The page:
By Freya Ensbey.
Inherently part of everyday life, wine is just as crucial to the culture of Italians as is the tomato or pasta.
One restaurant bringing this ethos to the shores of our country is Ormeggio at The Spit, Sydney’s luxurious restaurant perched regally above d’Albora Marinas at The Spit in the prominent suburb of Mosman.
Headed by Executive Chef Alessandro Pavoni, hailing from Brescia in Italy’s North and having fronted various Michelin Star venues, with the likes of La Rotonde in France and Villa Fiordaliso on Lake Garda, Pavoni has crafted a poised, yet modern Italian menu with meticulously styled dishes.
Ormeggio's Head Sommelier, Alessio Domenici.
Working closely with Pavoni and his kitchen team is Ormeggio’s Head Sommelier, Alessio Domenici, overseeing the execution of a perfectly paired wine menu on offer to complement each element of an Ormeggio meal, creating a memorable experience.
We sat down with the extremely passionate and knowledgeable Domenici, speaking about his Italian Father’s influence on his love of wine, how he came to such success in the industry and his opinion on many common wine tasting and pairing queries.
How did you get into the field of wines within the hospitality industry?
In the early 2000s I attended a course in Rome to attain a professional Sommelier qualification, this was the first step for me in the field of wines within the hospitality industry. To be honest, wine has always been part of my life; I inherited my passion for exciting wines from my Father and his cellar full of fine bottles.
What do you find is the biggest mistake you have found diners make when ordering a wine to accompany their meal?
The most frequent mistake made by diners is to accompany desserts with dry wines (whether they are red or sparkling wines), which in my opinion ruins both the taste of the food and wine.
Another quite frequent mistake is to request wine to be served at a temperature other than the optimal temperature for a particular bottle. I believe that we cannot decide the serving temperature of the wine, but it is the wine itself that imposes it.
Of course, in the end the best food and wine pairing is always to eat what you like to eat and drink what you like to drink! A sommelier’s job is to be able to advise and recommend best practice but never to lecture.
What are your golden rules to stick to when matching wine with a dish?
In my opinion it is extremely important to listen to the suggestions that the dishes’ place of origin gives us: I refer to what is commonly called "regional pairing.” Often the wines of a region are created to accompany the dishes of their local cuisine, for us this is a big help when choosing wine. The best pairings happen when food and wine come together in a perfect marriage, enhancing and supporting each other, and in fact making both taste better than they would by themselves.
We always hear how important it is to age a good wine, how does this process affect the end taste?
The right level of aging wine is fundamental for all wines. The right time to open a bottle of wine is not always easy to decide, there are wines that are expressed to the maximum in their youth, and others that need more time to achieve balance and harmony, even the seasonal trend of the vintage influences the evolutionary state of a wine. In the end the choice of the "right time to open” requires great experience and knowledge and is often extremely important influencing (in a decisive way) the final taste of the wine.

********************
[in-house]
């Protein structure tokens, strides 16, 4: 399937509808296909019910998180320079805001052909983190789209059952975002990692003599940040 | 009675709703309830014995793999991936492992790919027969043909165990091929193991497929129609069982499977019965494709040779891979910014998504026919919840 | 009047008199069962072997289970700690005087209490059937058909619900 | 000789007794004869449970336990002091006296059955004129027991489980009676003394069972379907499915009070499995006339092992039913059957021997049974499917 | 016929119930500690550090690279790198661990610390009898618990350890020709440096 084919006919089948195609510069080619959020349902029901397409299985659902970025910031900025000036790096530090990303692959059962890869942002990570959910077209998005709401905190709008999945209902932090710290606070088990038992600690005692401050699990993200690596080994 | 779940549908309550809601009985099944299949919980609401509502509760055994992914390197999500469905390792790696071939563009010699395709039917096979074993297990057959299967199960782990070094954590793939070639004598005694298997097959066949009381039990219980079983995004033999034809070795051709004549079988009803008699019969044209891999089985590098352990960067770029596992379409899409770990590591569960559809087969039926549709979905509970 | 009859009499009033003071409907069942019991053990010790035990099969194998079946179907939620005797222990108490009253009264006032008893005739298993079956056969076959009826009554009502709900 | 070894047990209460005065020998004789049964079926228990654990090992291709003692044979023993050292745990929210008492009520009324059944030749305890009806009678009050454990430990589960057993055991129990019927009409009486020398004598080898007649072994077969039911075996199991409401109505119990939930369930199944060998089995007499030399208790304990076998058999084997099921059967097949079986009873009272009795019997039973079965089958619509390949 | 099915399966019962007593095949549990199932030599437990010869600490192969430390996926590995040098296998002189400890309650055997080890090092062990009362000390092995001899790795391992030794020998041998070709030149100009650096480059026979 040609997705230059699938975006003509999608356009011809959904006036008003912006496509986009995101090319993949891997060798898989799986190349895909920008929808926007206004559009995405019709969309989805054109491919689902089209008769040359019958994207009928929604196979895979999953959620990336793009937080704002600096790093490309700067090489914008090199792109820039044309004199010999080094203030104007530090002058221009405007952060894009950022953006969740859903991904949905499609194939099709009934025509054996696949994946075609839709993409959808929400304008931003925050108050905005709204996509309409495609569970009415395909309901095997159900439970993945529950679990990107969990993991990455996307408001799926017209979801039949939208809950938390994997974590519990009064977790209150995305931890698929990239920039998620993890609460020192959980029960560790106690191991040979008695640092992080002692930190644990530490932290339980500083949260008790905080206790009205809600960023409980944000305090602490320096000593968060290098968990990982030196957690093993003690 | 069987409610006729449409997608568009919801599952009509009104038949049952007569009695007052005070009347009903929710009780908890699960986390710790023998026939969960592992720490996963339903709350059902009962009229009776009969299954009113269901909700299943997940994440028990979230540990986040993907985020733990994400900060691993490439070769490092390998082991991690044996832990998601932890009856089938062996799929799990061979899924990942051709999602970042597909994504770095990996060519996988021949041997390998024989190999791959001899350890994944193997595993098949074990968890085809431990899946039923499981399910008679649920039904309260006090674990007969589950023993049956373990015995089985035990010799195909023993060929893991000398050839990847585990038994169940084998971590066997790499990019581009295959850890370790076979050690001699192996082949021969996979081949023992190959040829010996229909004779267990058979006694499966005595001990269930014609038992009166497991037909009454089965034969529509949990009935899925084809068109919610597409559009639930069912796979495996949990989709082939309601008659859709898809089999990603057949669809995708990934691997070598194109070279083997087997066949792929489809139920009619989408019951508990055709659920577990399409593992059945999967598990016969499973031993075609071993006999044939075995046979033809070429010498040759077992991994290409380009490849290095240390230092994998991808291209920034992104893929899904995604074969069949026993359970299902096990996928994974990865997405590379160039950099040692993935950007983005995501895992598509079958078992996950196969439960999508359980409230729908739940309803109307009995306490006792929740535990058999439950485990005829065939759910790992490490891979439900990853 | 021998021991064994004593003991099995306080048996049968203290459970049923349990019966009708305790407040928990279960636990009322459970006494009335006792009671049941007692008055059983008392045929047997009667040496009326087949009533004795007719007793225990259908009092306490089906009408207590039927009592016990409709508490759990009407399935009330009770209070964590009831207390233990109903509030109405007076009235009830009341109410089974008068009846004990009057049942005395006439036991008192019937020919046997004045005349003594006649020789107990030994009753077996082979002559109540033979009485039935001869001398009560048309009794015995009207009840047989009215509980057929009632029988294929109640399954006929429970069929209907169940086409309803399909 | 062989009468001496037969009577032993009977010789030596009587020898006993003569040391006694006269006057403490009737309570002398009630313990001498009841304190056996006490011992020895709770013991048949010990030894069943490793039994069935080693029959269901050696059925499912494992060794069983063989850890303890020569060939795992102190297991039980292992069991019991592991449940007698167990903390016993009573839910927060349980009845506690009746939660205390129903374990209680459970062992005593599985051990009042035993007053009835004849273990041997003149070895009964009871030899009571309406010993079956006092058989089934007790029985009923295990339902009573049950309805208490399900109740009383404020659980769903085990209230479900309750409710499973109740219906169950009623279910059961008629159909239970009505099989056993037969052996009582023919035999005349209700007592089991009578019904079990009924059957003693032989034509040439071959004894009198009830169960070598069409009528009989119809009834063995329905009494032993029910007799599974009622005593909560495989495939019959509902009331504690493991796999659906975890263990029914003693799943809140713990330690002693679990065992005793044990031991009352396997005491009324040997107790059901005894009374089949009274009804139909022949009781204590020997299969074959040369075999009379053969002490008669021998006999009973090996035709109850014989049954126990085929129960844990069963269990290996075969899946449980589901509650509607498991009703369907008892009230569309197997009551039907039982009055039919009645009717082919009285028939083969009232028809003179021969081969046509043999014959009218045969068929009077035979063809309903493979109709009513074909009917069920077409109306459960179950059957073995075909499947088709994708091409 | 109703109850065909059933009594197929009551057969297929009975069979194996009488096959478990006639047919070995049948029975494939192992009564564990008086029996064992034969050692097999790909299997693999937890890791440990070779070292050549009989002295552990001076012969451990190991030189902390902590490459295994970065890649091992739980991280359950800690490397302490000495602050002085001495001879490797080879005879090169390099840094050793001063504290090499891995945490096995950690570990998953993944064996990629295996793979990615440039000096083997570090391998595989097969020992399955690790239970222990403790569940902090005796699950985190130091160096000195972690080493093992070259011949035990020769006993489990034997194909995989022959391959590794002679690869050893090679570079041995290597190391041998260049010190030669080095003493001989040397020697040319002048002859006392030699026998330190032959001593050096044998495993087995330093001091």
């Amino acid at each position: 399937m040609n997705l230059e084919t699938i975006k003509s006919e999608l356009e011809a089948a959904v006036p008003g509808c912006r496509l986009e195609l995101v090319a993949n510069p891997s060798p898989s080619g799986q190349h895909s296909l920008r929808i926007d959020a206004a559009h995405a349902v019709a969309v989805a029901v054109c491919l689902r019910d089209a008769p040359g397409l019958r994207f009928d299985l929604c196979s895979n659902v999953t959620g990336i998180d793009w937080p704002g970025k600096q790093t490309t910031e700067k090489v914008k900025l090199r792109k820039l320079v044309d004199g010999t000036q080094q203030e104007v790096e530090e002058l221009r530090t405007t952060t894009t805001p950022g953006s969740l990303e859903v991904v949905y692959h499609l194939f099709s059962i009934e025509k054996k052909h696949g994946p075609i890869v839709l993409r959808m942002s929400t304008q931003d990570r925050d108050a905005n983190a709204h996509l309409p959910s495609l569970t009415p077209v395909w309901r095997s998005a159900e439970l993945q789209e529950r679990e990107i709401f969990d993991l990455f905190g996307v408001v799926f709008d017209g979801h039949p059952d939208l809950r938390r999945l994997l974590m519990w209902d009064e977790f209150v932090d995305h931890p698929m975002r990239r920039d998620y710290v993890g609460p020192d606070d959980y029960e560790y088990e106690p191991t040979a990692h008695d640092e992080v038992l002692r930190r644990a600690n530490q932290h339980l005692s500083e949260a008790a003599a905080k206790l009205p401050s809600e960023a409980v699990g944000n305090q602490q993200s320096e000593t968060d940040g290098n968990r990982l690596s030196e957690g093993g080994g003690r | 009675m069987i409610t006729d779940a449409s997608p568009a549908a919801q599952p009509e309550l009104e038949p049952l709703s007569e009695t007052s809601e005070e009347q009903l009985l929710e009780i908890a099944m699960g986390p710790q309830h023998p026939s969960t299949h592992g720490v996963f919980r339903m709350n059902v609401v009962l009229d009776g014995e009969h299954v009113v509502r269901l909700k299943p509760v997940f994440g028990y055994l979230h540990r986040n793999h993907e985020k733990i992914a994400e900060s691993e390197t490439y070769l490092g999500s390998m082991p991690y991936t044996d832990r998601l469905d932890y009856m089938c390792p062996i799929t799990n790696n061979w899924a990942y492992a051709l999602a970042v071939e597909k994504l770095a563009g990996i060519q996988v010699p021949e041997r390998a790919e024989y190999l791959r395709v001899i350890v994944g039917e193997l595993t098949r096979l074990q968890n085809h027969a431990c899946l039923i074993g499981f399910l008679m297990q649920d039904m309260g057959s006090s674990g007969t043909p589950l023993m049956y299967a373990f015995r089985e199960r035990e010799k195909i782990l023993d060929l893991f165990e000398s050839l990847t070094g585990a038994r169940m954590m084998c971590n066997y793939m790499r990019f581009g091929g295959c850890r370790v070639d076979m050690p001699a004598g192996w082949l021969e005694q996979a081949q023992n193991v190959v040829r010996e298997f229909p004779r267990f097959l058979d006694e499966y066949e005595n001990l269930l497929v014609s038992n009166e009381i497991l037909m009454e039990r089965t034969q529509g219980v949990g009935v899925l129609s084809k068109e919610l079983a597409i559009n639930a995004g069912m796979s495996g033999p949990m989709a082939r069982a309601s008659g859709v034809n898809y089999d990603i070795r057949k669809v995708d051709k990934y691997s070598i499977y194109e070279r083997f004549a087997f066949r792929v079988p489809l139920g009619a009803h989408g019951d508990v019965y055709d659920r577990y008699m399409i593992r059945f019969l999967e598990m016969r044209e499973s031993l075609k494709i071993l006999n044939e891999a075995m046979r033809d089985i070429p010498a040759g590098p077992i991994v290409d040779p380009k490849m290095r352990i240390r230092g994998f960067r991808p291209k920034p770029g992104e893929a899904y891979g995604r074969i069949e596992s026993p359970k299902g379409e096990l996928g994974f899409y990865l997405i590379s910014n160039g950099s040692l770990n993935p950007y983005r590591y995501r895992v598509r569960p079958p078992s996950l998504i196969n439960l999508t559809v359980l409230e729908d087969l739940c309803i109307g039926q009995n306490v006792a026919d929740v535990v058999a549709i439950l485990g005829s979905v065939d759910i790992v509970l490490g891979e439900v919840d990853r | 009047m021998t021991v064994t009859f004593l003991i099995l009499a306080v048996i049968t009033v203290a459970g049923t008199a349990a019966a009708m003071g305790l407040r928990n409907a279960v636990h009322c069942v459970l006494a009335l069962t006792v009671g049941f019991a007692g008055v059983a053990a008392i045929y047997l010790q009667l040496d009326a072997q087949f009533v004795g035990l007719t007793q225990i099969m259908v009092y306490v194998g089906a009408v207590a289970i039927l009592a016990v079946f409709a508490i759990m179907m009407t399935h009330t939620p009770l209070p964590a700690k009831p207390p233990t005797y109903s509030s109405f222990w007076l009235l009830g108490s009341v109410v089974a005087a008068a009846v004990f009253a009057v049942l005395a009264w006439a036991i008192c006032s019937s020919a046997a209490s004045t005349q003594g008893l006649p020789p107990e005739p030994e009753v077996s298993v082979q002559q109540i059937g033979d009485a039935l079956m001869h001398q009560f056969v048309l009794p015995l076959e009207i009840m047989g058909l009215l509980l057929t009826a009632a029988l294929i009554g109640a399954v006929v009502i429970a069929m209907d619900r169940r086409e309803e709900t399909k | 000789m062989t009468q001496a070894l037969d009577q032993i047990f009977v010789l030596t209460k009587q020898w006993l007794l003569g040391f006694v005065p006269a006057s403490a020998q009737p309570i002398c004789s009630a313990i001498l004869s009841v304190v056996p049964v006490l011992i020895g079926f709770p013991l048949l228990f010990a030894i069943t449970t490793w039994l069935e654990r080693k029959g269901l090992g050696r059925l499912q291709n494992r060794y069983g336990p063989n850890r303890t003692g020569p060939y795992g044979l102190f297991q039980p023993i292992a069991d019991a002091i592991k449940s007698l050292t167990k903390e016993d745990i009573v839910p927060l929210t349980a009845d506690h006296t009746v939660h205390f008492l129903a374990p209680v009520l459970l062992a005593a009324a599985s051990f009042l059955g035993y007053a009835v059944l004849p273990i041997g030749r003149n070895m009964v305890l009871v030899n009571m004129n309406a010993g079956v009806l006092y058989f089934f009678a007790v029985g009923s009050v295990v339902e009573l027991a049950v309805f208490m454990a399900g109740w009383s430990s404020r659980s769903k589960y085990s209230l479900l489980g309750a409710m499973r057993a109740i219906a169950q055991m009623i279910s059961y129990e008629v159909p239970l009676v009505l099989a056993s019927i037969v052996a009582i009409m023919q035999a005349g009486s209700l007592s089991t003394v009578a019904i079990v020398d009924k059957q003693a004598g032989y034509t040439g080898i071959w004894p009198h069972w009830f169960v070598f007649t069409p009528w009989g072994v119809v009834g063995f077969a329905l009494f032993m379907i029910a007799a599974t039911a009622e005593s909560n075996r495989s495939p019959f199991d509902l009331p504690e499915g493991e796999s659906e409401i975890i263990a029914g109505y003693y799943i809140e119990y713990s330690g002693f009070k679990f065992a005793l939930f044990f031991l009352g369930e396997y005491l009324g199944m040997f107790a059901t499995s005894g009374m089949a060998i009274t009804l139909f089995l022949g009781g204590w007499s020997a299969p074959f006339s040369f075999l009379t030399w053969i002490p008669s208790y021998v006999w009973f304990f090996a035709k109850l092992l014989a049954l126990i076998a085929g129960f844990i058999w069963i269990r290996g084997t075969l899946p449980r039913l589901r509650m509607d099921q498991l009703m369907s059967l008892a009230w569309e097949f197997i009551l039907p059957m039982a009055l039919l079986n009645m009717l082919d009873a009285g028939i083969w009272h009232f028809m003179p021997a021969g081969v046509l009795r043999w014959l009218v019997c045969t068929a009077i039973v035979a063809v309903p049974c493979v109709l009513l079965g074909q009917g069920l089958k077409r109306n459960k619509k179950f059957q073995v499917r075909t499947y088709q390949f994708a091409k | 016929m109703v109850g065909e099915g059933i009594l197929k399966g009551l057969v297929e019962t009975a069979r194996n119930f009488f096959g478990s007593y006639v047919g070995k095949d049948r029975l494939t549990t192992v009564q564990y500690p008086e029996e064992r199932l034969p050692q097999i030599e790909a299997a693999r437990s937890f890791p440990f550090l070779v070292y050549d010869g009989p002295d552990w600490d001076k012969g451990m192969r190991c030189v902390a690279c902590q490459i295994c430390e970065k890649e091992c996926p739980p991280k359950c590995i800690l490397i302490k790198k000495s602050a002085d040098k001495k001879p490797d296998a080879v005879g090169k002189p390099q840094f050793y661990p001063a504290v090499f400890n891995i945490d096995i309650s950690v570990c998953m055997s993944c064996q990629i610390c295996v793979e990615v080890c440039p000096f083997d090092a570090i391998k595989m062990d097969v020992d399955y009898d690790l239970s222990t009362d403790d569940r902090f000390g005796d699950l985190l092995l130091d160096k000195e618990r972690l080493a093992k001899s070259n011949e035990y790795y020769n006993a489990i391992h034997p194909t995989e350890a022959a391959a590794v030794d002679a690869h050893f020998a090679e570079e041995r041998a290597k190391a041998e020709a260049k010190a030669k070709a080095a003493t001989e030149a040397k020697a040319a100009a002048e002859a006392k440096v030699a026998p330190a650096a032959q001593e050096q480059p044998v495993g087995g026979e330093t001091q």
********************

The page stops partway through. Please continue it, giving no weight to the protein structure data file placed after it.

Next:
What do you look out for in a premium wine?
This is a definition that I do not like very much because it is commercially used to identify expensive wines – in my opinion, a wine of superior quality must have a close correspondence between taste and smell; it must speak of the place where it is produced and the vintage of the fruit; it must correspond to the typology; and it must excite me!
Does the shape of the wine glass make a difference with the overall taste in wine?
It has been proven that the shape of the glass from which the wine is tasted influences the perception that one has of the wine itself. Each type of wine glass is designed to let us appreciate the wine in its entirety, taking into account its type and characteristics. You can test this out yourself next time literally by using 3 different glasses that you have at home, pouring whatever wine you are drinking into each one and witness the completely different flavour each one offers you. It’s quite amazing actually.
If you had to choose one last bottle of wine to enjoy for the rest of your life, what would it be?
Definitely an exciting natural wine like:
Toscana Sangiovese IGP 2001 – Case Basse di G Soldera Sangiovese Grosso – Montalcino (siena)
We currently stock the 2013 vintage of this particular bottle at Ormeggio but it’s pretty limited stock!
Left musing by the infectious fervour of Domenici, we took the advantage to get an insight into the wines he would pair with three of Ormeggio’s most popular dishes and their challenging bold flavour notes. For those who wish to create a little Italian amorè in their own kitchen, why not try your hand at Chef Alessandro Pavoni’s elegant Yellowfin Tuna Crudo, Pistachio and Ocean Trout Roe recipe.